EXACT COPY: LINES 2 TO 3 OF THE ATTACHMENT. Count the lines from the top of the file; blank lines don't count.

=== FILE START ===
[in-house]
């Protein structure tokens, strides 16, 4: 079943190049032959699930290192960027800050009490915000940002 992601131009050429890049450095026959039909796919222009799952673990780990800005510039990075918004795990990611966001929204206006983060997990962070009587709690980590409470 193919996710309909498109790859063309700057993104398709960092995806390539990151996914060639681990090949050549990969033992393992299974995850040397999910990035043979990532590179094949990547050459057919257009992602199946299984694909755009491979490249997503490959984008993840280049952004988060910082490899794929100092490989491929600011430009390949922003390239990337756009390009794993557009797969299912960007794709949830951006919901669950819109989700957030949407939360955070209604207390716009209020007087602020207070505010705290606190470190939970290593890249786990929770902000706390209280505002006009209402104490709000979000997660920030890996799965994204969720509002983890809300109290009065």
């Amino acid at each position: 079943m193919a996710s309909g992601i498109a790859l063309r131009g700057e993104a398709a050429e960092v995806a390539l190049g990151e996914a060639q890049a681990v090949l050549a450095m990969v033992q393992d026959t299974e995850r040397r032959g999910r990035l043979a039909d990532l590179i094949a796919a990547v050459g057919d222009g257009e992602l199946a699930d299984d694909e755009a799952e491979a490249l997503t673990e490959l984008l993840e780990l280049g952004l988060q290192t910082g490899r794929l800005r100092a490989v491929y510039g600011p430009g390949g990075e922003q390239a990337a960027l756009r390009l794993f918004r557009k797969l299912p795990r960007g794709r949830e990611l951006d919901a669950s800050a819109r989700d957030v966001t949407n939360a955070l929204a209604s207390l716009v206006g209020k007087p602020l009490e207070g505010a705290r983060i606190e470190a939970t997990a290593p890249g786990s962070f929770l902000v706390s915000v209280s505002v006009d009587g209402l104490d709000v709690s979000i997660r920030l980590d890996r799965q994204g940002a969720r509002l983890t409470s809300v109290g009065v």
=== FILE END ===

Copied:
């Protein structure tokens, strides 16, 4: 079943190049032959699930290192960027800050009490915000940002 992601131009050429890049450095026959039909796919222009799952673990780990800005510039990075918004795990990611966001929204206006983060997990962070009587709690980590409470 193919996710309909498109790859063309700057993104398709960092995806390539990151996914060639681990090949050549990969033992393992299974995850040397999910990035043979990532590179094949990547050459057919257009992602199946299984694909755009491979490249997503490959984008993840280049952004988060910082490899794929100092490989491929600011430009390949922003390239990337756009390009794993557009797969299912960007794709949830951006919901669950819109989700957030949407939360955070209604207390716009209020007087602020207070505010705290606190470190939970290593890249786990929770902000706390209280505002006009209402104490709000979000997660920030890996799965994204969720509002983890809300109290009065």
């Amino acid at each position: 079943m193919a996710s309909g992601i498109a790859l063309r131009g700057e993104a398709a050429e960092v995806a390539l190049g990151e996914a060639q890049a681990v090949l050549a450095m990969v033992q393992d026959t299974e995850r040397r032959g999910r990035l043979a039909d990532l590179i094949a796919a990547v050459g057919d222009g257009e992602l199946a699930d299984d694909e755009a799952e491979a490249l997503t673990e490959l984008l993840e780990l280049g952004l988060q290192t910082g490899r794929l800005r100092a490989v491929y510039g600011p430009g390949g990075e922003q390239a990337a960027l756009r390009l794993f918004r557009k797969l299912p795990r960007g794709r949830e990611l951006d919901a669950s800050a819109r989700d957030v966001t949407n939360a955070l929204a209604s207390l716009v206006g209020k007087p602020l009490e207070g505010a705290r983060i606190e470190a939970t997990a290593p890249g786990s962070f929770l902000v706390s915000v209280s505002v006009d009587g209402l104490d709000v709690s979000i997660r920030l980590d890996r799965q994204g940002a969720r509002l983890t409470s809300v109290g009065v």